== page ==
She was a visiting professor at the Croatian Catholic University during the 2013/2014 academic year 2013/2014. and held a course on rescuing Jews in NDH (Independent State of Croatia).

About the Journal:
The Scientific Journal The Catholic Historical Review, founded by the Catholic University of America, has been published since 1915. That is the only university journal under the Catholic Church’s auspices in the English-speaking world dedicated to the history of the Catholic Church. The journal publishes articles, peer-reviewed articles, as well as review articles, book reviews, and lists of current periodical literature received in all areas of church history. The Journal and the article can be obtained at the following address: The Catholic University of America Press http://cuapress.cua.edu/journals/chr.cfm

Summary of Dr. Gitman’s article:
During World War II, Blessed Alojzije (Aloysius) Stepinac, Archbishop and later Cardinal of Zagreb (1898 – 1960), took action to rescue several hundred individuals associated with Croatia’s Jewish community, more than 1000 Jews in mixed marriages, and a number of others in danger from the Nazis. Using archival evidence, survivor testimonies, and other documentation, the author discusses how Stepinac reacted to the policies of the Nazi-and-fascist-sponsored Ustase regime and used his position in the Church to promote the rescue of Jews, supported by his moral convictions and Giuseppe Ramiro Marcone, Benedictine abbot and Pope Pius XII’s apostolic visitor to Croatia.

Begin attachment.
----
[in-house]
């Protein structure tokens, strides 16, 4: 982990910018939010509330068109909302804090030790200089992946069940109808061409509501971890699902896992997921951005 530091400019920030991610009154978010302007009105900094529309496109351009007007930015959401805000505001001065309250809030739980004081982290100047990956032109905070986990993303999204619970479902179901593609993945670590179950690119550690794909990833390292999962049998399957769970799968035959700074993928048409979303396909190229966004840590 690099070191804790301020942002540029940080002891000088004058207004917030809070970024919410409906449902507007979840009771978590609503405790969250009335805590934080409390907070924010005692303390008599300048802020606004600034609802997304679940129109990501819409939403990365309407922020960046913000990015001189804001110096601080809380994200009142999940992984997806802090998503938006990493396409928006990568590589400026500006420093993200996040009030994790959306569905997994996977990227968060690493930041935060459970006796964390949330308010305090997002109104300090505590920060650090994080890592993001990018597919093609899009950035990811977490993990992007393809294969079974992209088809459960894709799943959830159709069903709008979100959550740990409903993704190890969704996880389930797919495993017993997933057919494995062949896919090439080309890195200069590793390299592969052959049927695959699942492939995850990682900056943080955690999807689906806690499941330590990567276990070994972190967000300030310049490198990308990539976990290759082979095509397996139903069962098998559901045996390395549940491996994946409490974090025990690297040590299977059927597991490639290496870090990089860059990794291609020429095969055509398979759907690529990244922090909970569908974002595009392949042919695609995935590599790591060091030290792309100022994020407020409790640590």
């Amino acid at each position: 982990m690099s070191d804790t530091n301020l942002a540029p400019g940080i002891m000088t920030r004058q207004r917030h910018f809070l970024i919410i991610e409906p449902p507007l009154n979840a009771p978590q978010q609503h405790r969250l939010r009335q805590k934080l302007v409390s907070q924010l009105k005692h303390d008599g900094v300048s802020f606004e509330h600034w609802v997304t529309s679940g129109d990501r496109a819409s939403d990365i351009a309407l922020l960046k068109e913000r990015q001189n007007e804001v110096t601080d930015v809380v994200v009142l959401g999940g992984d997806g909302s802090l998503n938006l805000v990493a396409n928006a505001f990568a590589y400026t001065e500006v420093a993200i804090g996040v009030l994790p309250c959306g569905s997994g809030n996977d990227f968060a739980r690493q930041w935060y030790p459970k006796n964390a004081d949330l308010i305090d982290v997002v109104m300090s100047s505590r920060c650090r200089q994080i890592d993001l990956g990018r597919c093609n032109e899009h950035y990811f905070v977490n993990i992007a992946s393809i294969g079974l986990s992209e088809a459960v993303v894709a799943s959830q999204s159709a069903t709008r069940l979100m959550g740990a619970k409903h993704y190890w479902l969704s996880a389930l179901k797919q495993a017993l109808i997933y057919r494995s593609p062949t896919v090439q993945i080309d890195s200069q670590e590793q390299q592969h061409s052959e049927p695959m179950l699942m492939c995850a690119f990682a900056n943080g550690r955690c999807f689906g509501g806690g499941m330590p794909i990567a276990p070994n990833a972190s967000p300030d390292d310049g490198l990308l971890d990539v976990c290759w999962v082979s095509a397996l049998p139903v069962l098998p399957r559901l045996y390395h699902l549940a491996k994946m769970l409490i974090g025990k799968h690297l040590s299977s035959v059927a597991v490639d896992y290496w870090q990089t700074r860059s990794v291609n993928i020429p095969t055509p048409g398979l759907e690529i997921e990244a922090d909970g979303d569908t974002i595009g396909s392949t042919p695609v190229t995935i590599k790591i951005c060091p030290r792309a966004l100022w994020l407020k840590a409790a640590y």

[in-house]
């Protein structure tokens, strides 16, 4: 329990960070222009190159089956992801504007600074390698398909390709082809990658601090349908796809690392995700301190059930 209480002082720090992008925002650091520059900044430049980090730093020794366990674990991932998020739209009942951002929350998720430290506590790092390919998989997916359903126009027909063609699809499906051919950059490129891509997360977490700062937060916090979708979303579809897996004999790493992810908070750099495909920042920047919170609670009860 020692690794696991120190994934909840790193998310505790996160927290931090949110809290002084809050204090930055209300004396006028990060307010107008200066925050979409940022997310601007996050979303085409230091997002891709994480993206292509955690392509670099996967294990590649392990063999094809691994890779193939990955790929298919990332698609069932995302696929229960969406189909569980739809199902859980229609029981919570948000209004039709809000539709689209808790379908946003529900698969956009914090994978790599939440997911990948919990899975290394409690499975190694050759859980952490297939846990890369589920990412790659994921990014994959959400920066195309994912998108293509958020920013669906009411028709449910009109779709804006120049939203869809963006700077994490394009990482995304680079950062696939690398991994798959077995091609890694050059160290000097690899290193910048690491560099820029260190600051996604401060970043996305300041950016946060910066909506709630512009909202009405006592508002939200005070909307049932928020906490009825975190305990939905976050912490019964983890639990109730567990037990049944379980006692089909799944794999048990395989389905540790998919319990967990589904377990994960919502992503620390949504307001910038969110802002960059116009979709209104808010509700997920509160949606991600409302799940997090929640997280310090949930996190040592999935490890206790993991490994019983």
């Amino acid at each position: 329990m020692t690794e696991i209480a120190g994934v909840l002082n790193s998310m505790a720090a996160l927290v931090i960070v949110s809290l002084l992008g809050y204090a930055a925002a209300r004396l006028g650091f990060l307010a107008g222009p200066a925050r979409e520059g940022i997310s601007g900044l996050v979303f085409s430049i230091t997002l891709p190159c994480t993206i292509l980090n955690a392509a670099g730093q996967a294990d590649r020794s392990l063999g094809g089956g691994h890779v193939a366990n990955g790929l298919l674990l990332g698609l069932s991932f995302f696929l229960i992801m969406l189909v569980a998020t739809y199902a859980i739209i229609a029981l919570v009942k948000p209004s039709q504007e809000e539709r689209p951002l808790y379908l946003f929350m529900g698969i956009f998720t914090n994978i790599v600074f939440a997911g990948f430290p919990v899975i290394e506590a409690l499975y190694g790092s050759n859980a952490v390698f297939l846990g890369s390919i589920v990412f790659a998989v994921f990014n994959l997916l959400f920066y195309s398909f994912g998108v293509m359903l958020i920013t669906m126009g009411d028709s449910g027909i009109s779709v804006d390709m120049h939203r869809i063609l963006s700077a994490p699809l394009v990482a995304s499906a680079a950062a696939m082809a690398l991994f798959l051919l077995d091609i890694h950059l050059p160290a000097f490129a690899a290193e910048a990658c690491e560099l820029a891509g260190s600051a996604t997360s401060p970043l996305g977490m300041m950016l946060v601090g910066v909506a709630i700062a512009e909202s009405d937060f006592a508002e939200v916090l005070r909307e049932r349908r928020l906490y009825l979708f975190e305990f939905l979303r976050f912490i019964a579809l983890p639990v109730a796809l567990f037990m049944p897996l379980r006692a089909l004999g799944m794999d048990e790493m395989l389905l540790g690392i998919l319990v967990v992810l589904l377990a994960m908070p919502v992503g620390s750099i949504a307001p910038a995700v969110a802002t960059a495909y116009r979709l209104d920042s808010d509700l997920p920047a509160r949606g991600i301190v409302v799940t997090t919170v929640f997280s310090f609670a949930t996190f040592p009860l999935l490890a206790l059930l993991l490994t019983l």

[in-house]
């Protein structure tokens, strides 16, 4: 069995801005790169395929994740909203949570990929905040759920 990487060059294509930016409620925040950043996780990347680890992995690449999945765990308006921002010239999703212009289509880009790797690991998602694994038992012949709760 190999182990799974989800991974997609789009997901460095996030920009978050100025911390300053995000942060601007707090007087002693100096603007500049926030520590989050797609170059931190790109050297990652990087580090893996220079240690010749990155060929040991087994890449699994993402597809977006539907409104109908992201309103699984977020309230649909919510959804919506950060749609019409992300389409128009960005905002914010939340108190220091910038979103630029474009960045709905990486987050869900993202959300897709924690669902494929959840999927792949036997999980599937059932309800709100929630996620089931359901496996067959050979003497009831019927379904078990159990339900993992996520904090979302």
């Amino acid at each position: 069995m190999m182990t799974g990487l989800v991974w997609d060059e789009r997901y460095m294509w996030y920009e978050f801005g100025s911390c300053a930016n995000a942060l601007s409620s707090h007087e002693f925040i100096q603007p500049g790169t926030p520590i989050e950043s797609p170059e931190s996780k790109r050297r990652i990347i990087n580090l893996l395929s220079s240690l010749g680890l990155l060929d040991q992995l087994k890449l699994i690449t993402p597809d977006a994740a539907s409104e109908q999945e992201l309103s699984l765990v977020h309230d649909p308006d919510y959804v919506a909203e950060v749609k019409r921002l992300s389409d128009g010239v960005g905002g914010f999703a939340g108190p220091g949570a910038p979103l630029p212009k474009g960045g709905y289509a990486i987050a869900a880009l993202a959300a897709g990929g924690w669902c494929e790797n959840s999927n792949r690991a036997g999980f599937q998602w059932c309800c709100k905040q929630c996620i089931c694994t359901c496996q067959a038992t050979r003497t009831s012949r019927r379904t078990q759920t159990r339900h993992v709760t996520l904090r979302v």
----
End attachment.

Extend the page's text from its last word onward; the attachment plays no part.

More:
Prof. Minnich’s reply as to why he decided to publish Dr. Gitman’s article:

The CHR decided to publish Dr. Gitman’s article after it had gone through our double-blind refereeing process. The four referees are scholars of international standing, from within and outside Croatia. Where referees raised objection and criticisms, Dr. Gitman was able to provide appropriate responses and she backed up her claims with archival evidence. Some of the objections were irrelevant to the topic of the article and did not deserve a response. Her article makes a significant contribution to the debates concerning the role of Archbishop Alojzije Stepinac of Zagreb during the difficult years of World War II. The CHR is thus happy to make it available to the scholarly world. By putting the picture of Archbishop Stepinac in prison on the cover of the Summer issue, the journal wishes to draw attention to this important figure in the history of the Catholic Church in the twentieth century.